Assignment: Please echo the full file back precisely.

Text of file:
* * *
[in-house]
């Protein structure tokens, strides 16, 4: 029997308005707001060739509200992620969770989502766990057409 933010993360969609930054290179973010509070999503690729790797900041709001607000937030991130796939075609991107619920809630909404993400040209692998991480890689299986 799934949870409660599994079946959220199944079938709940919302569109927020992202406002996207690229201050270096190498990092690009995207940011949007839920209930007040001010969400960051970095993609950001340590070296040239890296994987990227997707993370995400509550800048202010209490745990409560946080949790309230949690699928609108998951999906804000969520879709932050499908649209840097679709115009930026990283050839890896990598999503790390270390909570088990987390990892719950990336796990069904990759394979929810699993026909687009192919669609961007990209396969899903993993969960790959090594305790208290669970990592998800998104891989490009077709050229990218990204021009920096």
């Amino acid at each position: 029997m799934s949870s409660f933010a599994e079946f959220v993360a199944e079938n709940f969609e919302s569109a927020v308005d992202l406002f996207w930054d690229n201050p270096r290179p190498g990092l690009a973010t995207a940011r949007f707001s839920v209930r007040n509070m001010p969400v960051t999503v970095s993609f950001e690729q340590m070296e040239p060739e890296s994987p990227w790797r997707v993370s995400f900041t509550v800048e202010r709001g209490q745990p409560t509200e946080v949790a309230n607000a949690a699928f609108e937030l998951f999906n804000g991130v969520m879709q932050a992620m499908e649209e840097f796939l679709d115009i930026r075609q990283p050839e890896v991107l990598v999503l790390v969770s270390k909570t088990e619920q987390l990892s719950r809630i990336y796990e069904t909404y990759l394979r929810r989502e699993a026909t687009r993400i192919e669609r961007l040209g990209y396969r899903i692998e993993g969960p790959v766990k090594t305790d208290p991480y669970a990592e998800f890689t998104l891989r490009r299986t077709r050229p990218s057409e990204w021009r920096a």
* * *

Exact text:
[in-house]
């Protein structure tokens, strides 16, 4: 029997308005707001060739509200992620969770989502766990057409 933010993360969609930054290179973010509070999503690729790797900041709001607000937030991130796939075609991107619920809630909404993400040209692998991480890689299986 799934949870409660599994079946959220199944079938709940919302569109927020992202406002996207690229201050270096190498990092690009995207940011949007839920209930007040001010969400960051970095993609950001340590070296040239890296994987990227997707993370995400509550800048202010209490745990409560946080949790309230949690699928609108998951999906804000969520879709932050499908649209840097679709115009930026990283050839890896990598999503790390270390909570088990987390990892719950990336796990069904990759394979929810699993026909687009192919669609961007990209396969899903993993969960790959090594305790208290669970990592998800998104891989490009077709050229990218990204021009920096």
């Amino acid at each position: 029997m799934s949870s409660f933010a599994e079946f959220v993360a199944e079938n709940f969609e919302s569109a927020v308005d992202l406002f996207w930054d690229n201050p270096r290179p190498g990092l690009a973010t995207a940011r949007f707001s839920v209930r007040n509070m001010p969400v960051t999503v970095s993609f950001e690729q340590m070296e040239p060739e890296s994987p990227w790797r997707v993370s995400f900041t509550v800048e202010r709001g209490q745990p409560t509200e946080v949790a309230n607000a949690a699928f609108e937030l998951f999906n804000g991130v969520m879709q932050a992620m499908e649209e840097f796939l679709d115009i930026r075609q990283p050839e890896v991107l990598v999503l790390v969770s270390k909570t088990e619920q987390l990892s719950r809630i990336y796990e069904t909404y990759l394979r929810r989502e699993a026909t687009r993400i192919e669609r961007l040209g990209y396969r899903i692998e993993g969960p790959v766990k090594t305790d208290p991480y669970a990592e998800f890689t998104l891989r490009r299986t077709r050229p990218s057409e990204w021009r920096a």